Getting to carbon-neutral without the GND
I am relieved to discover that in order to criticize the Green New Deal you have to get in line. Knowing that there are more serious individuals than I would have guessed looking hard at the GND restores my faith in humanity.
For for those who maintain that there are no true political independents I offer up the outpouring of sober GND evaluation as evidence against the proposition. Criticism is coming from those who reject both the right’s assertion that climate change isn’t real (or if it is real it doesn’t have anything to do with us) and the left’s assertion that we can make it all go away and reap a bounty of green bliss if we’ll just hold hands and embrace renewables.
I really don’t know what to say to the climate change deniers. At this point it’s not that you don’t know, it’s that you don’t want to know. The science on climate change is quite sound and not that difficult to comprehend.
There is no reasonable doubt that the planet is warming. There is no reasonable doubt that we are the principal cause of that warming. That’s something that you ought to cheer by the way. If we are the cause of warming we can change our behavior to fix things. But if warming is caused by cosmic rays, or perturbations in celestial mechanics, or something to do with the Sun’s luminosity it’s all over except for the slow walk and the sad singing.
As for the GND acolytes who may be interested in what happens in a country that has already done what you want I suggest looking at Germany — where energy costs are high, progress towards becoming carbon-neutral is low, and the anticipated green payoff is nowhere to be found.
Now to working the problem. As good as climate science has been at predicting that warming was becoming a problem it’s been bad about predicting where it’s all going. The models upon which climate science relies to make predictions have consistently underestimated the amount of warming that we are actually experiencing.
That said, the projections about what the world is going to be like in 50 or 100 years are basically guesses. We know that the planet will be warmer. We know that warming will produce changes in the atmosphere and oceans that we are not likely to enjoy. But how all of that affects weather patterns, ocean currents and other phenomena that push our environment on a smaller scale is unknown. Sea levels will rise and average temperatures will be higher for sure. But you also might turn currently arid areas into lush farmland. We just don’t know.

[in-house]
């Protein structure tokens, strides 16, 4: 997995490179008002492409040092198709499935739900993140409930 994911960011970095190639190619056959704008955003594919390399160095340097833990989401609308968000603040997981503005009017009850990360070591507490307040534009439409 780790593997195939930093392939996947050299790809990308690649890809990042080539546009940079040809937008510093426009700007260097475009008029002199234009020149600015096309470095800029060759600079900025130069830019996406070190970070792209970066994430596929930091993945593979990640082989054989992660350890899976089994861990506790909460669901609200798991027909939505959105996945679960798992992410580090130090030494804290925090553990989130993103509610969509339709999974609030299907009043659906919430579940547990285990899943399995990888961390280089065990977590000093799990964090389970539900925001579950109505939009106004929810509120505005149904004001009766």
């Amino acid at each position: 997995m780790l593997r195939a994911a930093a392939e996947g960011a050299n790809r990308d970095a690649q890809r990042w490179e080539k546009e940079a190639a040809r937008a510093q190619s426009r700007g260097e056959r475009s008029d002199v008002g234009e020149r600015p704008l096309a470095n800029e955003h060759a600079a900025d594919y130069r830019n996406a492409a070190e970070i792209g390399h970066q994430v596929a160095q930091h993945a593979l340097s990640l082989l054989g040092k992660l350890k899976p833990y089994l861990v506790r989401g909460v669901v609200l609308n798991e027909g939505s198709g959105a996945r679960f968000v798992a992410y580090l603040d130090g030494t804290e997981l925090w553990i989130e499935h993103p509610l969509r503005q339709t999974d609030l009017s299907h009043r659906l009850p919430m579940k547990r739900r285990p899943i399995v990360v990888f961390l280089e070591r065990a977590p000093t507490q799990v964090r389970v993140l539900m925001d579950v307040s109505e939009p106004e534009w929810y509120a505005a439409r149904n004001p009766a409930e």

Faced with such uncertainty, and faced with the fact that the GND basically has a thumb on the scale for renewables over other sources of reduced carbon energy, I think that we need to take a closer look at everything that we can do to affect warming. Fortunately there are options beyond renewables that are either currently within our reach or close enough that we’ll get there in time.
The best option on the energy side to curb warming, one that is available to us right now, is to increase our use of nuclear power. Nuclear is as green, and arguably greener, than most renewables. Hear me out.
Whenever you do anything on a sufficiently large scale you produce adverse consequences. The very manufacturing of solar panels involves social and environmental misery and their deployment over large areas has well-documented adverse effects. Wind turbine farms are somewhat better but have their own set of environmental issues.
Solar and wind both require an additional source of energy to buffer the load when the sun isn’t shining or the wind isn’t blowing (storing this energy involves another set of issues). Unless the buffering source is either nuclear or gravitational it has to be fossil-fuel. Now you are not carbon-neutral anymore.
Nuclear energy, if not for unreasonable regulation that has stifled innovation, could be produced at costs that are competitive with (if not lower than) renewables and without the requirement for ancillary fossil-fuel use. Most of the fear of nuclear energy is based on hype that is pretty far from the truth. Get past that and we could make giant strides toward de-carbonizing rapidly.
Other options to thwart warming include carbon dioxide scrubbing technologies that are increasing in both scale and efficiency in leaps and bounds. We could also, at a relatively low cost, invest in global dimming technologies to decrease the amount of sunlight entering Earth’s atmosphere. The most promising of these involves deploying a series of sunlight-reflecting satellites around Earth’s equatorial belt to reduce insolation.
We have more than one option when it comes to addressing climate change. Renewables have their place in all of this (A solar roof on every home!) but there is a veritable cornucopia of technology that may be used to address a warming climate. We should have a rational look at all of these before we tip the scales in favor of the less than great.
Associated Press and Idaho Press Club award-winning columnist Martin Hackworth of Pocatello is a physicist, writer, consultant and retired Idaho State University faculty member who now spends his time happily raising three children, llama farming and riding mountain bikes and motorcycles.